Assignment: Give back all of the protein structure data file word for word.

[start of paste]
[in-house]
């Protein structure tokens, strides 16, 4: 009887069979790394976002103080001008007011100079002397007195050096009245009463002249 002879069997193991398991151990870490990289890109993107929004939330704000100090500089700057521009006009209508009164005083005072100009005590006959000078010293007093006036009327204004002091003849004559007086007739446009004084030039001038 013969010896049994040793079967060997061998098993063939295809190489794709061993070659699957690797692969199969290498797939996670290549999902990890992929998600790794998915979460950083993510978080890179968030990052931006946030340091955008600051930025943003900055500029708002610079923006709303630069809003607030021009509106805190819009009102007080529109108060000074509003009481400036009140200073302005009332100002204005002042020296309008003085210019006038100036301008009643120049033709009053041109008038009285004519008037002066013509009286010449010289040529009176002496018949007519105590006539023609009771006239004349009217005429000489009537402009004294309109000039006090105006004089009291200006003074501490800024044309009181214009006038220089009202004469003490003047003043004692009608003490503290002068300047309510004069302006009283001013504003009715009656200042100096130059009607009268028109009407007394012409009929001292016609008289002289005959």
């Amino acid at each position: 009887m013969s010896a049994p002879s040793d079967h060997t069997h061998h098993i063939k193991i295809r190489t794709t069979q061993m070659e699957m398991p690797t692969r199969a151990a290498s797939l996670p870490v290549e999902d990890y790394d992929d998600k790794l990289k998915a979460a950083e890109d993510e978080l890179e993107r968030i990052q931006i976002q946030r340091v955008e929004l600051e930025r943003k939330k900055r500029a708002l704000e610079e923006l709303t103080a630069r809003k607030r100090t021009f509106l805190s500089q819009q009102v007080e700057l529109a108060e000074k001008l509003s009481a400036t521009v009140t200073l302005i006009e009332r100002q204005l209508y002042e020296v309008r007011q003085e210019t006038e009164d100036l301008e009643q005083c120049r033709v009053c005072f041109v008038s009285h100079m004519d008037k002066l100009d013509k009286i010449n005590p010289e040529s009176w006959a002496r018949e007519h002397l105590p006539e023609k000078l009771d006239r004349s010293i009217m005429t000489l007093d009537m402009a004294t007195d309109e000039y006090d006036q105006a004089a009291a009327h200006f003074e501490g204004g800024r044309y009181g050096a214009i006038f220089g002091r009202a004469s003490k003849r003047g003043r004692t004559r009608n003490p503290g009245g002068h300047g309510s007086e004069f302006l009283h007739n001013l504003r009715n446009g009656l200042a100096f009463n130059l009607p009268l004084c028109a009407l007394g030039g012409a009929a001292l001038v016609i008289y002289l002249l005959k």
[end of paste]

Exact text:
[in-house]
């Protein structure tokens, strides 16, 4: 009887069979790394976002103080001008007011100079002397007195050096009245009463002249 002879069997193991398991151990870490990289890109993107929004939330704000100090500089700057521009006009209508009164005083005072100009005590006959000078010293007093006036009327204004002091003849004559007086007739446009004084030039001038 013969010896049994040793079967060997061998098993063939295809190489794709061993070659699957690797692969199969290498797939996670290549999902990890992929998600790794998915979460950083993510978080890179968030990052931006946030340091955008600051930025943003900055500029708002610079923006709303630069809003607030021009509106805190819009009102007080529109108060000074509003009481400036009140200073302005009332100002204005002042020296309008003085210019006038100036301008009643120049033709009053041109008038009285004519008037002066013509009286010449010289040529009176002496018949007519105590006539023609009771006239004349009217005429000489009537402009004294309109000039006090105006004089009291200006003074501490800024044309009181214009006038220089009202004469003490003047003043004692009608003490503290002068300047309510004069302006009283001013504003009715009656200042100096130059009607009268028109009407007394012409009929001292016609008289002289005959």
């Amino acid at each position: 009887m013969s010896a049994p002879s040793d079967h060997t069997h061998h098993i063939k193991i295809r190489t794709t069979q061993m070659e699957m398991p690797t692969r199969a151990a290498s797939l996670p870490v290549e999902d990890y790394d992929d998600k790794l990289k998915a979460a950083e890109d993510e978080l890179e993107r968030i990052q931006i976002q946030r340091v955008e929004l600051e930025r943003k939330k900055r500029a708002l704000e610079e923006l709303t103080a630069r809003k607030r100090t021009f509106l805190s500089q819009q009102v007080e700057l529109a108060e000074k001008l509003s009481a400036t521009v009140t200073l302005i006009e009332r100002q204005l209508y002042e020296v309008r007011q003085e210019t006038e009164d100036l301008e009643q005083c120049r033709v009053c005072f041109v008038s009285h100079m004519d008037k002066l100009d013509k009286i010449n005590p010289e040529s009176w006959a002496r018949e007519h002397l105590p006539e023609k000078l009771d006239r004349s010293i009217m005429t000489l007093d009537m402009a004294t007195d309109e000039y006090d006036q105006a004089a009291a009327h200006f003074e501490g204004g800024r044309y009181g050096a214009i006038f220089g002091r009202a004469s003490k003849r003047g003043r004692t004559r009608n003490p503290g009245g002068h300047g309510s007086e004069f302006l009283h007739n001013l504003r009715n446009g009656l200042a100096f009463n130059l009607p009268l004084c028109a009407l007394g030039g012409a009929a001292l001038v016609i008289y002289l002249l005959k």